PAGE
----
Has Google Let Up on Defamation Removal Requests?
There is often a fine line between one person’s freedom of speech and another’s right to protect their good name. In the age of biting YouTube comments, Facebook slam pages, and those bloggers sipping on the hater-ade, it is often difficult to determine where one person’s rights begin and another’s ends.
Fortunately, the internet is not just a free-for-all of those who just don’t have anything nice to say. Defamation of character lawsuits abound, and Google in particular has something to say about it.
Google got a little bit of flack recently when it put a freeze on granting defamation removal requests. This hold on its “informal policy” of removing defaming URLs from search results consequently led to a wave of US attorneys receiving denials to their requests to remove defamatory content.
Google has had this policy since 2009, which required requests accompanied by a court order. The hold came as quite a surprise, but it looks as though Google has let up a *little*.
It appears that some of these requests are now being acted upon, which is great news for the victims in these cases. This post gives a couple of examples of the requests that have been approved, including some that were previously denied.
However, this inconsistency can be a bit confusing for both victims and attorneys. It is unclear what Google’s criteria is for granting the requests. Keep in mind that filing a defamation of character case can be an lengthy and expensive process. To be denied your request would indeed be frustrating.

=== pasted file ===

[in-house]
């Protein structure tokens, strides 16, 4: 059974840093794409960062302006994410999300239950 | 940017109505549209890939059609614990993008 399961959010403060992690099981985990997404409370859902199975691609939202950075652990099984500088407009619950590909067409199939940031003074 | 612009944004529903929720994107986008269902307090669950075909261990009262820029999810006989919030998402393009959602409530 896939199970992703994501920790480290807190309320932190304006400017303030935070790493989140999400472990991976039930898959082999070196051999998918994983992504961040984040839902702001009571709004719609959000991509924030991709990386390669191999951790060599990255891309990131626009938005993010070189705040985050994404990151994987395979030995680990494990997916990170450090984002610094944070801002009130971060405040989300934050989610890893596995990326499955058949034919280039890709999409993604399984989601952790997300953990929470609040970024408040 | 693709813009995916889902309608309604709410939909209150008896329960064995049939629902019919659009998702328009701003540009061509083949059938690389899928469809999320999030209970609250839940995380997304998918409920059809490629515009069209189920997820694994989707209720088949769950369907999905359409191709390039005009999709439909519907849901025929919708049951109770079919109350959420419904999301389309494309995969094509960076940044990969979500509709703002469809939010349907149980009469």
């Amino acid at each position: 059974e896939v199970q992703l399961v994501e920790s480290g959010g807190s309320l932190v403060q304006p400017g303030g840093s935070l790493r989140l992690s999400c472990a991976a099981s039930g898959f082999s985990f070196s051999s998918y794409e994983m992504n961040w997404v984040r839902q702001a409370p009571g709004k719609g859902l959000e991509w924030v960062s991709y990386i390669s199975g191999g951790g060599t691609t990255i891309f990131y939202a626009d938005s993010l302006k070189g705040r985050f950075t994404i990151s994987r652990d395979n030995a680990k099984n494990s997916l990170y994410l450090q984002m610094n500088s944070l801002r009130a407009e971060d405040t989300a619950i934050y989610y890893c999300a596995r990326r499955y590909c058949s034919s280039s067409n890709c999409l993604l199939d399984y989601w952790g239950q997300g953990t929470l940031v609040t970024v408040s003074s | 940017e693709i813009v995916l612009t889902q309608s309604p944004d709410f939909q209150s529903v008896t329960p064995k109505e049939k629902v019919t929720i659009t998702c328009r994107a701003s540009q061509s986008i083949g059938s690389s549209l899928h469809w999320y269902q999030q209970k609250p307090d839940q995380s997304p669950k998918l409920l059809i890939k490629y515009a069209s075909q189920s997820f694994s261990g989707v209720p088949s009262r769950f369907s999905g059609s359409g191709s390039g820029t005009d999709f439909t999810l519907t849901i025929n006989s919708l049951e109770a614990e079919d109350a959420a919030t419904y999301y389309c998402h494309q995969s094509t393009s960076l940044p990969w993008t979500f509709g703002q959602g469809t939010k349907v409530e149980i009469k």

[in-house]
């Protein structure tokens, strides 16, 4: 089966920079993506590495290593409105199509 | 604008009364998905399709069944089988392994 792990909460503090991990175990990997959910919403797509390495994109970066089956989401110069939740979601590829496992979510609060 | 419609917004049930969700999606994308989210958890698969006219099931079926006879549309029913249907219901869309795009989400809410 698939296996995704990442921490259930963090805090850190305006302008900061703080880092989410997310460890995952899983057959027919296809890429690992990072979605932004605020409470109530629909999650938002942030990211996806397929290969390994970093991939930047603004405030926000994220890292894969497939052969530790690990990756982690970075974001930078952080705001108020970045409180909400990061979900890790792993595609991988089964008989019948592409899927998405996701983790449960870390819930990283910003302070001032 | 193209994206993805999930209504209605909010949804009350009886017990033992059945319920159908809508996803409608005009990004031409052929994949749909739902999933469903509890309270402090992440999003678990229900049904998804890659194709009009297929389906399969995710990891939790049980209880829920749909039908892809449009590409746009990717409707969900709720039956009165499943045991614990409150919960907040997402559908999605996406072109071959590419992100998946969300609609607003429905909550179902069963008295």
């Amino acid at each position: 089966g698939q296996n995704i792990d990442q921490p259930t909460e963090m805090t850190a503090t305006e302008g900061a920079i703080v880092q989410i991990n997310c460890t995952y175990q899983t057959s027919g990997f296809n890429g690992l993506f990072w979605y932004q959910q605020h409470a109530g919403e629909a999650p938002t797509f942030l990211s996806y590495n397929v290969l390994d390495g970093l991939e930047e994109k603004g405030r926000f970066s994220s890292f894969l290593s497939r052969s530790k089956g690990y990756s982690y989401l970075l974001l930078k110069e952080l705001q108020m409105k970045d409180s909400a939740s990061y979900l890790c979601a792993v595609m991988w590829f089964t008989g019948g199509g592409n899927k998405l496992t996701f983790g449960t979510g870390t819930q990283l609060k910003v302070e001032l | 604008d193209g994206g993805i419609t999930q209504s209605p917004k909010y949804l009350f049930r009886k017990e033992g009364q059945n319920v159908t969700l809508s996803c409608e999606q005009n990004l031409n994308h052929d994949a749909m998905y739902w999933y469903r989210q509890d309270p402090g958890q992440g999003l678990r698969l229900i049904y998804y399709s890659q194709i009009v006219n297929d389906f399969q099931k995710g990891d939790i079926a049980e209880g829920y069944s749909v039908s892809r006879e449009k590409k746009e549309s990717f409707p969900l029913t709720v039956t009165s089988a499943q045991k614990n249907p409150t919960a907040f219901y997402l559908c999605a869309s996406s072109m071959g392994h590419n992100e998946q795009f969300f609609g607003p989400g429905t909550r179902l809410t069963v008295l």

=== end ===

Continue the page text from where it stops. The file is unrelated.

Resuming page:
SearchEngineLand.com gives some insight into why Google has been so steadfast on this issue:
“Google chooses to perform some assessment of the removal requests they receive to ensure everything is valid, and because there have apparently been cases of fraud perpetrated on the courts…. [they seem] to be performing an audit of each court order to determine whether those accused of defamation have been adequately identified and notified of court proceedings, whether the identified prohibited content is residing at URLs identified in court orders, and more.”
Given that explanation, it makes some sense as to why Google has been strict about which URLs they decide to take down. It is not merely an issue of protecting a person’s right to freedom of speech, but accurately vetting whether the request for removal is legitimate or not. That being said, it is clear that many court ordered requests have been denied, and that can be a real issue for attorneys and their clients.
What do you think? Will Google respond to push back from those that have had their names defamed online?